The BBC is totally copying me!

    http://tinyurl.com/2s73zn

    LOL…my “science” doesn’t match theirs, but then again, the “science” of the obesity “epidemic” doesn’t match real science either.

  42. From the article:

    Being short as an adult can be down to normal development or due to diseases such as growth hormone deficiency or Turner syndrome.

    Treatment for children with conditions such as these can increase their final height by 4-10cm (about 2-4in).

    Turners affects about 1 in 3000 girls, and being short is the least of it. Growth hormone deficiency has a variety of symptoms of which slow growth is only one.

    That leaves a lot of us who are just short because we inherited short genes from our short ancestors who apparently didn’t have the sense to mate with tall people. Or, in the case of my family, they did mate with tall people and the short genes apparently defeated the tall genes, probably by head-butting them in the balls. Oh, the pathology!

  43. Sniper: LOL, “head-butting them in the balls.” My genes must’ve; my father’s six-foot and I have an aunt who tops that, yet I take after my 5’1″ grandmother.

    It took god-knows-how-many doctors nearly fifteen years to “diagnose” me with “cyclical hypopituitarism…we think….” Methinks that’s what’s affecting my “health-related quality of life” (along with, y’know, my actual health) around here, not the fact that I buy the short pants.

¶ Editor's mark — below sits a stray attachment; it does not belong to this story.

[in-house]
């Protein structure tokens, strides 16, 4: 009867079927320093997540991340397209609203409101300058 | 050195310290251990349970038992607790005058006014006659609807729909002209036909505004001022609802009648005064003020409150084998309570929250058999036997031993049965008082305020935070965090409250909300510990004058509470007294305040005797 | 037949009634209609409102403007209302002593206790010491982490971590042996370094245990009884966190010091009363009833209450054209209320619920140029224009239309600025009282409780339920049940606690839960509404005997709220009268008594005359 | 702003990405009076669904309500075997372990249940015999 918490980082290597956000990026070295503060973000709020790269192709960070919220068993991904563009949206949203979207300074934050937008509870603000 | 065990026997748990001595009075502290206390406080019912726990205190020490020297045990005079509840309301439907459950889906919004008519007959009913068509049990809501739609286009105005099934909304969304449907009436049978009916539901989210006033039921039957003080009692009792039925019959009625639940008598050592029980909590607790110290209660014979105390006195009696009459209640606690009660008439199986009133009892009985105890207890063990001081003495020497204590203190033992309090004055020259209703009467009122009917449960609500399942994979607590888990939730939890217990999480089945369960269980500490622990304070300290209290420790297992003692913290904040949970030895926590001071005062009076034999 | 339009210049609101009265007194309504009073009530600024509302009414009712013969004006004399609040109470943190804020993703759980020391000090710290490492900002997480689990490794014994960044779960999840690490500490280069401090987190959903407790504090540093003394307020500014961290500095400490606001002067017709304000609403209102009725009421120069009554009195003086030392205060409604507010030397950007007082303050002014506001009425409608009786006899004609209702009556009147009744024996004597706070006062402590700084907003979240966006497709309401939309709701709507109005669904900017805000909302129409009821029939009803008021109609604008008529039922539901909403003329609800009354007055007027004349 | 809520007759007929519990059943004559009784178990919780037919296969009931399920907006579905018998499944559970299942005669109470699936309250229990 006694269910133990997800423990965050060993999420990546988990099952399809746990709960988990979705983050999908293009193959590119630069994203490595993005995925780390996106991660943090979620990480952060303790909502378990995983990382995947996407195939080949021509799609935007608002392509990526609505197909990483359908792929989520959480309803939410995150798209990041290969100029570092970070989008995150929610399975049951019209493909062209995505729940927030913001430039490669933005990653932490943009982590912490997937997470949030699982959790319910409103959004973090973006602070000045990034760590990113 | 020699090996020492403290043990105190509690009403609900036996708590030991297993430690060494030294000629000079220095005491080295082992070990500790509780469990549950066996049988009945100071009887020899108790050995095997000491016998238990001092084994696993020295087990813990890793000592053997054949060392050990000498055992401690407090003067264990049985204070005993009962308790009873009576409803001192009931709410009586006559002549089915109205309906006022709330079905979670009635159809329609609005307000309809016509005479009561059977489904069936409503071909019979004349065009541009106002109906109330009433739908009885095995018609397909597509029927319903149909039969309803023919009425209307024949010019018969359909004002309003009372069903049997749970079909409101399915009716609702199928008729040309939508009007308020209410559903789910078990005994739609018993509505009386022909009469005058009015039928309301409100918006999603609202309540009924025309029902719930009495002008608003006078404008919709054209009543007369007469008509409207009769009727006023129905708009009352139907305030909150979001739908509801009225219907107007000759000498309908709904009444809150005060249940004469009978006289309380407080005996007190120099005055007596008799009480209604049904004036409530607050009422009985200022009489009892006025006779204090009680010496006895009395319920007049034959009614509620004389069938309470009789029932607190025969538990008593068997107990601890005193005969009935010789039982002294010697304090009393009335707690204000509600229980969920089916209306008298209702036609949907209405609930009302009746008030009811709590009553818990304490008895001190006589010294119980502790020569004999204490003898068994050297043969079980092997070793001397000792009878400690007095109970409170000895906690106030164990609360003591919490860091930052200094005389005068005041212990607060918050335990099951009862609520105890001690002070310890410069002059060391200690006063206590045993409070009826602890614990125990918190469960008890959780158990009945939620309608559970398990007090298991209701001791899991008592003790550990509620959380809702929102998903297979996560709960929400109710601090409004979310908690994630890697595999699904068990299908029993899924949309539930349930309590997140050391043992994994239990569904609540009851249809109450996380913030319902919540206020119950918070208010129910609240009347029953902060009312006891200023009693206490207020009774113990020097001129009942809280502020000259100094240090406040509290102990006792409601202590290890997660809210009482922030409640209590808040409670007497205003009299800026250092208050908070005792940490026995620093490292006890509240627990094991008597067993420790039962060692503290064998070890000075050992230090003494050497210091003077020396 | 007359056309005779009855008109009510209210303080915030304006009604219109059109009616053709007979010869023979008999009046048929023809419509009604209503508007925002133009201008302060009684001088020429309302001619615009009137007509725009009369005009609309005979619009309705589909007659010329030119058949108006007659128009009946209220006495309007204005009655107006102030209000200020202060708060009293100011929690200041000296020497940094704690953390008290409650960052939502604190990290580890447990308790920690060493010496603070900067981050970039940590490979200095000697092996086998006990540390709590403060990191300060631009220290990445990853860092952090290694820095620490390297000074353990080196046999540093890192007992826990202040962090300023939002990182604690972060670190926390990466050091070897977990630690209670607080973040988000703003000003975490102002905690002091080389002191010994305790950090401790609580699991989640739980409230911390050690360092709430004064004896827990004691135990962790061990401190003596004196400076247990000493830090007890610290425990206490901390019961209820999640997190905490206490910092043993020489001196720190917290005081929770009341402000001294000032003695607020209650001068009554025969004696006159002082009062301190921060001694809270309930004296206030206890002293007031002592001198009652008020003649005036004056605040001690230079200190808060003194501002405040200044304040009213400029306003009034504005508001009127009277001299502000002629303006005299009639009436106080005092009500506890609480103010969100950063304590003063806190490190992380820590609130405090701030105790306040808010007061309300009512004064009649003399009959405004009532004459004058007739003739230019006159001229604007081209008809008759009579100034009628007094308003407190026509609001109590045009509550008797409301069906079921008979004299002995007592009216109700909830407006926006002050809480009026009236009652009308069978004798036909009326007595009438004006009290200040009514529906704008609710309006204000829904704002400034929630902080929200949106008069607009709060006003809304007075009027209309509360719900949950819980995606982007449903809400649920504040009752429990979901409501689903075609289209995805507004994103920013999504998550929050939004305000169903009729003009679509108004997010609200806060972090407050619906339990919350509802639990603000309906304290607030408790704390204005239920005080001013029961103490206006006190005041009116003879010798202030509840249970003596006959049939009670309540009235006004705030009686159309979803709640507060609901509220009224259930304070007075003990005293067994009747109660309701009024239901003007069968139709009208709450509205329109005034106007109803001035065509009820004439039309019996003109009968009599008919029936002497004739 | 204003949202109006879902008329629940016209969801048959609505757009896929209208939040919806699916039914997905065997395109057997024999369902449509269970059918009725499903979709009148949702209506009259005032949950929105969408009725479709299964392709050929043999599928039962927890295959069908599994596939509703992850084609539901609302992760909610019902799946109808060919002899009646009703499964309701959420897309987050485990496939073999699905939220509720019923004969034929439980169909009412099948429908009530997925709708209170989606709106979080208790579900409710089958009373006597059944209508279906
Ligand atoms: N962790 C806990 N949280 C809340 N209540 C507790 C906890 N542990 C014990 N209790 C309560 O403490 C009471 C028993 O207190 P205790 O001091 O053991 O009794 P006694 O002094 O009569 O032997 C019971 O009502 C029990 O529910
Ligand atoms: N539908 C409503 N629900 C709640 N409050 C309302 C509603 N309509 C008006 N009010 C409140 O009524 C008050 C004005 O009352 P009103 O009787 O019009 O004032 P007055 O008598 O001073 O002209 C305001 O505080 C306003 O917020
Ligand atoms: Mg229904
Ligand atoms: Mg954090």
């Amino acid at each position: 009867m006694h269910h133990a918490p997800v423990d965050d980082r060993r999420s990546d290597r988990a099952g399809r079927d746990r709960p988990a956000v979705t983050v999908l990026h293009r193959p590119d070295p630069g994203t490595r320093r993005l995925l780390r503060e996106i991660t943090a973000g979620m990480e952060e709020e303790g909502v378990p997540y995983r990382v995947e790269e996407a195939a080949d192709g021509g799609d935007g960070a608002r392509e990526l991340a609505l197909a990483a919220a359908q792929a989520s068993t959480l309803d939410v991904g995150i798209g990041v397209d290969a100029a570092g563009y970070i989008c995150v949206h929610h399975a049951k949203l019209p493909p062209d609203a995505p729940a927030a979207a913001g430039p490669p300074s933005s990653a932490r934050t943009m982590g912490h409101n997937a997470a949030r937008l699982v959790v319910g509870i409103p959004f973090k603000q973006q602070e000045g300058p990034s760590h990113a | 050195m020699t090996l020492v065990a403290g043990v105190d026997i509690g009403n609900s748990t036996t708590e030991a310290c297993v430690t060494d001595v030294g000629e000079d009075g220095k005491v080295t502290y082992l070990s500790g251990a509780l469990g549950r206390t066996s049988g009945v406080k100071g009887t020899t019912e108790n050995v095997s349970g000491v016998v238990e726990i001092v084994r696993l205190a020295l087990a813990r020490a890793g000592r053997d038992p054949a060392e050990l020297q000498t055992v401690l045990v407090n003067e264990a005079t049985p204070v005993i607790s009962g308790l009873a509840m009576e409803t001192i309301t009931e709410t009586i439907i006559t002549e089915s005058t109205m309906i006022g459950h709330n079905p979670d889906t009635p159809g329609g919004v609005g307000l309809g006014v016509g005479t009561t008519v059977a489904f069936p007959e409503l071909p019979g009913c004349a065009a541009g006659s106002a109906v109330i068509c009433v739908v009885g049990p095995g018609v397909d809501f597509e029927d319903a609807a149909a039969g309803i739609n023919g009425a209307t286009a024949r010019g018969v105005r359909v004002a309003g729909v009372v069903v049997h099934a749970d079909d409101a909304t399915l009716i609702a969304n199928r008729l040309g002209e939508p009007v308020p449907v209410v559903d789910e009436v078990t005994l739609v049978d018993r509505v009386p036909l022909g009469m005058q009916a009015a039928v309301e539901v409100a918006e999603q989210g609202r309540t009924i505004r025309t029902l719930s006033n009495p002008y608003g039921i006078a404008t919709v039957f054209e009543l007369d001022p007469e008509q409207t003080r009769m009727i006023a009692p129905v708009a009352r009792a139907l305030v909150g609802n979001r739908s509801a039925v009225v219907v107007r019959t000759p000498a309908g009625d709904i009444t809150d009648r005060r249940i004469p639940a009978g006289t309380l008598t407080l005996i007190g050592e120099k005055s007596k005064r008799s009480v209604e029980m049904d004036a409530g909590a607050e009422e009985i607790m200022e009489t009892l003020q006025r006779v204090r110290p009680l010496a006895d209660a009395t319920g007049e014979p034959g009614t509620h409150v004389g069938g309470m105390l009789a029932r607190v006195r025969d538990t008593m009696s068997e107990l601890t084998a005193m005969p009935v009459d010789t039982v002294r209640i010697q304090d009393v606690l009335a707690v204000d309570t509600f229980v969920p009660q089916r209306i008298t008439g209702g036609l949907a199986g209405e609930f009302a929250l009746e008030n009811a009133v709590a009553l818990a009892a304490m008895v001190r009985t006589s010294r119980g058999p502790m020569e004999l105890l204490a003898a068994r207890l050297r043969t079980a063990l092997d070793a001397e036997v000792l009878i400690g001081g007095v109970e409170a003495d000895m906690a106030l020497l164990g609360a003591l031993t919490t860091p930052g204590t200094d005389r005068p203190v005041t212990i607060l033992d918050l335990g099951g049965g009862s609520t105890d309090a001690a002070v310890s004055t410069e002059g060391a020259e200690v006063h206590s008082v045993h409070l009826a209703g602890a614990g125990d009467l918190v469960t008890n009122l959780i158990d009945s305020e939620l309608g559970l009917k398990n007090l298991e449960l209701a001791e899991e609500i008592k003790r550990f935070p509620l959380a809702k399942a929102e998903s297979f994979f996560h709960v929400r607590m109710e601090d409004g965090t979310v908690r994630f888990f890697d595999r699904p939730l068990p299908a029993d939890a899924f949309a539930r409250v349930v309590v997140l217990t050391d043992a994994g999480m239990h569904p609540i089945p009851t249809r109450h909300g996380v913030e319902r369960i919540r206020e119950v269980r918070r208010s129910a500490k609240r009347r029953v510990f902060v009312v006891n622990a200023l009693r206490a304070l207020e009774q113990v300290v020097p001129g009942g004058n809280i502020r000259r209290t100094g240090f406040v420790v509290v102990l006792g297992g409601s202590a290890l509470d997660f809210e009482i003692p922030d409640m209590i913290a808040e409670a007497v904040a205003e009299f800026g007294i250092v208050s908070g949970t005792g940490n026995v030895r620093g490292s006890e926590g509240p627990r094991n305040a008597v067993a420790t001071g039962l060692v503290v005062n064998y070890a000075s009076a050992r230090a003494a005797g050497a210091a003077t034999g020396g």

But I’ll join Height Watchers just to say I have. Is there a points system? I have as much exercise as I want as long as it’s stretching, perhaps?

  44. I have as much exercise as I want as long as it’s stretching, perhaps?

    I have actually heard people say that yoga can make you an inch taller.

    Hasn’t worked for me yet, but here’s hoping. *eyeroll*

  45. Pingback: Global height epidemic update « Worth Your Weight

  46. I have actually heard people say that yoga can make you an inch taller.

    Good God! If there’s only the slight possibility that this is true then we should definitely mandate yoga in public schools to fight the shortness. Perhaps we could take funding away from art, music, and technology courses and institute a “Drop Everything and Stretch” program. Maybe Scholastic could come up with a computer game and a series of books about bad, lazy, short kids who don’t do their yoga.

  47. It’s like they keep throwing genetics (Propensities or higher ) out the window. GENETICS DON’T MEAN SHIT IN APPERANCE AND DAT APPERANCE DETERMINES UR DISEASE LEVEL LOLOLOLOLOLOLZZZZ!!! ITZ ALL LIFESTYLE LULZ!!!

    As for the anti-gym: I had no idea they were going to make a commercial. They won’t get my money: Unless I get sued for side kicking one of their employees in the jaw. *Hapkido Stance* BRING IT ON!! :D